According to the Nobel Foundation, Henri Becquerel discovered radiation in 1896 while experimenting with uranium salts. He believed the uranium absorbed energy from sunlight, since the salts fluoresced in the sun, and then radiated that energy out over time. An accident disproved his hypothesis, and proved to Becquerel that the energy the uranium salts released needed no external stimulus.
Becquerel's experiment involved using uranium to fog photographic plates. He would wrap the plates in order to protect them from sunlight, then place them with a sample of uranium in the sun. He believed the sun excited the uranium, and the uranium sample then radiated that energy back out into the photographic plate. However, during a cloudy stretch, he stored his equipment for several days, only to discover that the uranium had emitted plenty of energy without outside stimulus.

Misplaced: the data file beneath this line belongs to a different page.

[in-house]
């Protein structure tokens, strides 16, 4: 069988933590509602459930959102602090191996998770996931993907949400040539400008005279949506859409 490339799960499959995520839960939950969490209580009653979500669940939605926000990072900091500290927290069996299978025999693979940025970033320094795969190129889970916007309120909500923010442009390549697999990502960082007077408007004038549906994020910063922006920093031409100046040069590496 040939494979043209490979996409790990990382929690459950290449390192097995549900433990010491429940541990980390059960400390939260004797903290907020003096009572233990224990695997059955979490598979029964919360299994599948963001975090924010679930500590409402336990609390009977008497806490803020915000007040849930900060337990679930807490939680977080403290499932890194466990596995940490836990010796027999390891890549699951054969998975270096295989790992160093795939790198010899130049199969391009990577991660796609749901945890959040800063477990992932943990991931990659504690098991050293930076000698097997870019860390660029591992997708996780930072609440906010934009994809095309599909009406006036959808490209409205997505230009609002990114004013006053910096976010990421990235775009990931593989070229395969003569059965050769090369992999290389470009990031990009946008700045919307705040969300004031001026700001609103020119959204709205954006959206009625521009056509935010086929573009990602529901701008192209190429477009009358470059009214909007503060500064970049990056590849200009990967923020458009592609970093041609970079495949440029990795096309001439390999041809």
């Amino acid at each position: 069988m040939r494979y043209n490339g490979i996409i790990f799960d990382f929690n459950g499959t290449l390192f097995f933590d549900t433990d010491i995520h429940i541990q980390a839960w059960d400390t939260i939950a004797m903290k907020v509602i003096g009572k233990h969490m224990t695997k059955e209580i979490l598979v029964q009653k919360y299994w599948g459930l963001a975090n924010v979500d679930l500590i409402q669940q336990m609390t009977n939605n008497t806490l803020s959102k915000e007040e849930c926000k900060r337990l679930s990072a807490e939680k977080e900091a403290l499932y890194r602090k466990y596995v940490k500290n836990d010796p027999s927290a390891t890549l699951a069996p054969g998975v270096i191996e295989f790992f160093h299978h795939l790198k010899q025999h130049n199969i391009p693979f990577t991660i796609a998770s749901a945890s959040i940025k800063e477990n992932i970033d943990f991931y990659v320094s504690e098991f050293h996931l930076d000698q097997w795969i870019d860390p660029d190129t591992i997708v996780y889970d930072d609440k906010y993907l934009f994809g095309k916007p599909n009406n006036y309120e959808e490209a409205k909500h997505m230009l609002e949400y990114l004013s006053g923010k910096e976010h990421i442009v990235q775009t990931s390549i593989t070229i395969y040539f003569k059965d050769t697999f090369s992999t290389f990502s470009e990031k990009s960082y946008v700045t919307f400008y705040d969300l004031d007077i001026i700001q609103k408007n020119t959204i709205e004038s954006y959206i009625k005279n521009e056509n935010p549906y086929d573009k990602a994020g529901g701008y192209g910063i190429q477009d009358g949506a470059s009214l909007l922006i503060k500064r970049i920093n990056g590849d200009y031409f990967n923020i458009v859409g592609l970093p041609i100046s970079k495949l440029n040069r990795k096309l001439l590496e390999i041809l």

At first, Becquerel thought he had discovered another emitter of X-rays, which were identified the previous year. However, X-rays could not be affected by magnetic fields, whereas the energy released by the various radioactive substances he experimented with were subject to magnetic attraction. Becquerel did not pursue this experiment further, and the husband and wife team of Pierre and Marie Curie built on his experiments. Becquerel and the Curies received the joint Nobel Prize in 1903 for their discovery of radiation.